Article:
Now that we’re all home and have more solo time on our hands, I find myself frequently thinking about what I can accomplish that I normally wouldn’t have time for — without the long commutes, evening plans and weekend outings that normally need to be heeded before scheduling anything extra. No, I’m not talking about sitting in front of the TV and binge-watching shows on Netflix for hours on end, even though that is a completely acceptable way to pass some time! I’m talking about taking this time to reevaluate my habits and building more productive ones that will better serve me in the future.
As a publicist at a PR Agency in Los Angeles, I know how unmanageable life can feel — the piled up deadlines, meetings and myriad other unpredictable events (or event cancellations) that often pop up in our work and personal lives can make us all feel like we need to hit pause and slow down, but can’t. Now that I’ve had some time to slow down and pause over the past couple of weekends, I thought of habits I can put into practice during this time — and since it’s my turn to contribute to Konnect‘s blog, I figured I’d share them with you. It’s hard to say when self-isolation will be over, so let’s just assume it’s enough time to make some of this stick (typically proven to be 21 days)!
Putting the Phone Down
I’ll be the first to admit, I’m a little too attached to my phone. But I’m not the only one. Mindlessly scrolling through apps like Instagram and Tik Tok for hours a day is something the majority of us are guilty of, with studies showing that 75% of Americans are addicted to their phones.
When the Shelter in Place mandates started rolling out, I made it a goal of mine to only look at my phone when I receive an important notification that requires my immediate attention or to call a friend to catch up. In doing this, I’ve noticed that I’ve been getting better sleep and am reaching for my phone less.
Setting a Morning Routine
Now that I no longer have to commute to work (beyond the few steps from my bed to my desk), I have plenty of extra time in the morning for more of a routine. Making my bed, actually eating breakfast, pouring myself a cup of tea or coffee — all of these have become a sort of grounding ritual for me in the morning. I’ve noticed that getting up at least one hour before working from home helps me settle into my morning routine and sets the tone for how the rest of my day will go.
Creating a Budget and *Actually* Sticking to It
Like so many people across the country, I’ve been ordering my groceries through delivery apps, which makes impulse purchases available at your literal fingertips. It is so easy to mindlessly add items to a cart and then — BOOM — you’re up to your eyes in hundreds of dollars of “groceries” in your virtual cart.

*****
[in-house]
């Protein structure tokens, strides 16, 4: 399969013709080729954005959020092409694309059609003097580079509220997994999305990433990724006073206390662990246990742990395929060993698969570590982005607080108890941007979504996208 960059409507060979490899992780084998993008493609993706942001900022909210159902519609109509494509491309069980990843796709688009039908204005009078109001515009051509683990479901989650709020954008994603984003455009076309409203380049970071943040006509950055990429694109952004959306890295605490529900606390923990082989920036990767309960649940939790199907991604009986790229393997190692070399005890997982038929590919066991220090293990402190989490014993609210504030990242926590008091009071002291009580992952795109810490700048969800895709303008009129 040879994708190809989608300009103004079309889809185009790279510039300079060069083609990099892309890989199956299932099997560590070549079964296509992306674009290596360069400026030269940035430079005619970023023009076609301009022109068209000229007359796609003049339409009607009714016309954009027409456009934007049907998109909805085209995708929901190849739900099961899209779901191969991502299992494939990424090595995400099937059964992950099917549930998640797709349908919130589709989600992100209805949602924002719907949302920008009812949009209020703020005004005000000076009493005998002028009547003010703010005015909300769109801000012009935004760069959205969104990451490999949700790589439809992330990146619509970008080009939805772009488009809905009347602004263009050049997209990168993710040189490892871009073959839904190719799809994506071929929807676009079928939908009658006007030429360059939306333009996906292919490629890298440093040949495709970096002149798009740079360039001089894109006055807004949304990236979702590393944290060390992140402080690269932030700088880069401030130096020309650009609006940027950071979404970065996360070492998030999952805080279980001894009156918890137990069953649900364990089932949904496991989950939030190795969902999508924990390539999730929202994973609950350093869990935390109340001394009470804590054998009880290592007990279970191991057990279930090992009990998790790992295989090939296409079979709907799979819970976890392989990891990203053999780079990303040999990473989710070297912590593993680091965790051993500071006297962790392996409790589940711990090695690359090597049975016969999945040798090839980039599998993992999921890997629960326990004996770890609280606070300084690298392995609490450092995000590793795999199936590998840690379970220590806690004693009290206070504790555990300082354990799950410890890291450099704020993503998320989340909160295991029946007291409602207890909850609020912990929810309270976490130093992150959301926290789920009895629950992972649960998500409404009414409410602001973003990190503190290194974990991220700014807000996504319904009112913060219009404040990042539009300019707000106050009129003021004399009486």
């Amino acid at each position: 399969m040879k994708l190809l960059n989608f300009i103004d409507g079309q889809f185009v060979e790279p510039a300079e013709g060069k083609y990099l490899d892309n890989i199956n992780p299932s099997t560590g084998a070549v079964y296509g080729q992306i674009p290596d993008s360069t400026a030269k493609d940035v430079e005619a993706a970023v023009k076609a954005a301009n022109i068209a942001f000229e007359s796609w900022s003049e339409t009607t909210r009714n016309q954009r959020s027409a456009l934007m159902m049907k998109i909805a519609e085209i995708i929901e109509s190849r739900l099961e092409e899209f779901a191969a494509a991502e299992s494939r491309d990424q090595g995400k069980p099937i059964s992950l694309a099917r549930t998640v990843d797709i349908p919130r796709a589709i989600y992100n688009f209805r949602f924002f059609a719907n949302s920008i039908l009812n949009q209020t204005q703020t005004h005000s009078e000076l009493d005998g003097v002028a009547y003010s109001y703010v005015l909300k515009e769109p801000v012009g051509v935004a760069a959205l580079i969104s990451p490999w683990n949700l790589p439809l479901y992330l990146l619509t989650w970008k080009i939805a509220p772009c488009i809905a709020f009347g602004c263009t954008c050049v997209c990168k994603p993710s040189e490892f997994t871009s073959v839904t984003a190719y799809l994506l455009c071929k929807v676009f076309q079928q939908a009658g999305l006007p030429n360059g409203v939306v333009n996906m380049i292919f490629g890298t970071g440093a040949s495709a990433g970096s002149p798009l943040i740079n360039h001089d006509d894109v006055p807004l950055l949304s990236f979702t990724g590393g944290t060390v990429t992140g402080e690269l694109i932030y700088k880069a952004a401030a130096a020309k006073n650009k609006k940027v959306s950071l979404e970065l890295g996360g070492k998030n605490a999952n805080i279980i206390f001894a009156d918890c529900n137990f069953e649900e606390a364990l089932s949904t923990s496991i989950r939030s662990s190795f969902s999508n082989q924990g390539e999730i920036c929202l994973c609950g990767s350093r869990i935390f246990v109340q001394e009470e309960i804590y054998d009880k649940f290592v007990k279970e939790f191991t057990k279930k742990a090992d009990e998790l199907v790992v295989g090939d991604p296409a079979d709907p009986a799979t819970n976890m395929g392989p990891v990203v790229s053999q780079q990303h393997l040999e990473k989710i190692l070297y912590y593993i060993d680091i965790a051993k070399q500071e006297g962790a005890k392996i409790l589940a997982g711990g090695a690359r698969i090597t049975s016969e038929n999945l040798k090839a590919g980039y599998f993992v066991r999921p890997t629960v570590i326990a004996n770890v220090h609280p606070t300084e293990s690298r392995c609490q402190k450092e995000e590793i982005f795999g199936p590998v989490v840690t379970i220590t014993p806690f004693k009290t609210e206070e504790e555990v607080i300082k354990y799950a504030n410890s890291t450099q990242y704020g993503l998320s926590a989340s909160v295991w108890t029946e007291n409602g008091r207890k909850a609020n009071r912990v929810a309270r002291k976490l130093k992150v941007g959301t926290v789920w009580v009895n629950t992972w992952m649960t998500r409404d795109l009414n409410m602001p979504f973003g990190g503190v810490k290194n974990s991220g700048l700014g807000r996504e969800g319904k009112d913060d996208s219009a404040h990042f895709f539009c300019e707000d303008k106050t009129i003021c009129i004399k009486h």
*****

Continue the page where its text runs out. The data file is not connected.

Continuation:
On the weekends, I set up a spreadsheet that breaks down week-by-week allotments of how much money I am going to budget for my specific needs. Take out is constantly tempting (especially from the standpoint of helping out hard-hit local businesses), but I’m also limiting myself to ordering out once a week. We can have it all — just in moderation!
Spending a Few Minutes to Tidy Up
More time spent at home means there’s more time to create a mess. How many dishes can one family go through in one day?! Instead of letting your space become overrun with clutter after a couple of days, I find that setting aside just 10 minutes each day to tidy up makes a huge difference (and helps relieve stress). When I finally close out of my email at the end of the day, it’s nice to have a less cluttered room to relax in. It really is the little things these days 🙂
Picking Up A New Skill or Hobby
I recently learned that many reputable universities are offering free virtual classes. I’ve always wanted to learn to code, and now that Stanford is offering a free class I’m excited to learn more about it and eventually (hopefully) create some creative content. All you have to do is sign up and be accepted. Here’s to picking up some more transferrable skills!
Again, I want to qualify all of this by assuring you that I’m no expert on the subject of weathering a quarantine. And there’s absolutely nothing wrong with getting cozy on the couch, binge-watching shows if that helps you get through it. But, personally, by looking at this situation as a once-in-a-lifetime occurrence (hopefully!), I’m looking forward to taking this time to learn, grow and harness more of my potential.